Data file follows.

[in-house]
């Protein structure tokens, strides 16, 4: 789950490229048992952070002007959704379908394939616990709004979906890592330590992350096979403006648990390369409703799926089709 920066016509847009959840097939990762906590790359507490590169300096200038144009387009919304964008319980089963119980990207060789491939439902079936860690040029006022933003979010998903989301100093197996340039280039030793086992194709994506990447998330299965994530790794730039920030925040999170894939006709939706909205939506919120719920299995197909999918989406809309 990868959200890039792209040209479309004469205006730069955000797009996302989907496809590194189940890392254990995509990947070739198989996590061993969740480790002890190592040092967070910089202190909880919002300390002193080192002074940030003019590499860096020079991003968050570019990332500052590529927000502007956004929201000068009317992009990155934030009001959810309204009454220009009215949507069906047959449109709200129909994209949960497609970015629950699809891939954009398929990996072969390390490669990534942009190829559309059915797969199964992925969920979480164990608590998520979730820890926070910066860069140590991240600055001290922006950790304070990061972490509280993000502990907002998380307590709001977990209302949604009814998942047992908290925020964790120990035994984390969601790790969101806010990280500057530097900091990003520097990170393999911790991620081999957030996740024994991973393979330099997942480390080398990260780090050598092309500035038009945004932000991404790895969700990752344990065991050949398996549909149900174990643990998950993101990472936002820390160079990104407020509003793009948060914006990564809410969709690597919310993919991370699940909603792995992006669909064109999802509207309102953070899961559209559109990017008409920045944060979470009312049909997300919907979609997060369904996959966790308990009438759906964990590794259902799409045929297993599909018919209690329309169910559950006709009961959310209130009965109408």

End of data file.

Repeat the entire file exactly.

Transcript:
[in-house]
């Protein structure tokens, strides 16, 4: 789950490229048992952070002007959704379908394939616990709004979906890592330590992350096979403006648990390369409703799926089709 920066016509847009959840097939990762906590790359507490590169300096200038144009387009919304964008319980089963119980990207060789491939439902079936860690040029006022933003979010998903989301100093197996340039280039030793086992194709994506990447998330299965994530790794730039920030925040999170894939006709939706909205939506919120719920299995197909999918989406809309 990868959200890039792209040209479309004469205006730069955000797009996302989907496809590194189940890392254990995509990947070739198989996590061993969740480790002890190592040092967070910089202190909880919002300390002193080192002074940030003019590499860096020079991003968050570019990332500052590529927000502007956004929201000068009317992009990155934030009001959810309204009454220009009215949507069906047959449109709200129909994209949960497609970015629950699809891939954009398929990996072969390390490669990534942009190829559309059915797969199964992925969920979480164990608590998520979730820890926070910066860069140590991240600055001290922006950790304070990061972490509280993000502990907002998380307590709001977990209302949604009814998942047992908290925020964790120990035994984390969601790790969101806010990280500057530097900091990003520097990170393999911790991620081999957030996740024994991973393979330099997942480390080398990260780090050598092309500035038009945004932000991404790895969700990752344990065991050949398996549909149900174990643990998950993101990472936002820390160079990104407020509003793009948060914006990564809410969709690597919310993919991370699940909603792995992006669909064109999802509207309102953070899961559209559109990017008409920045944060979470009312049909997300919907979609997060369904996959966790308990009438759906964990590794259902799409045929297993599909018919209690329309169910559950006709009961959310209130009965109408």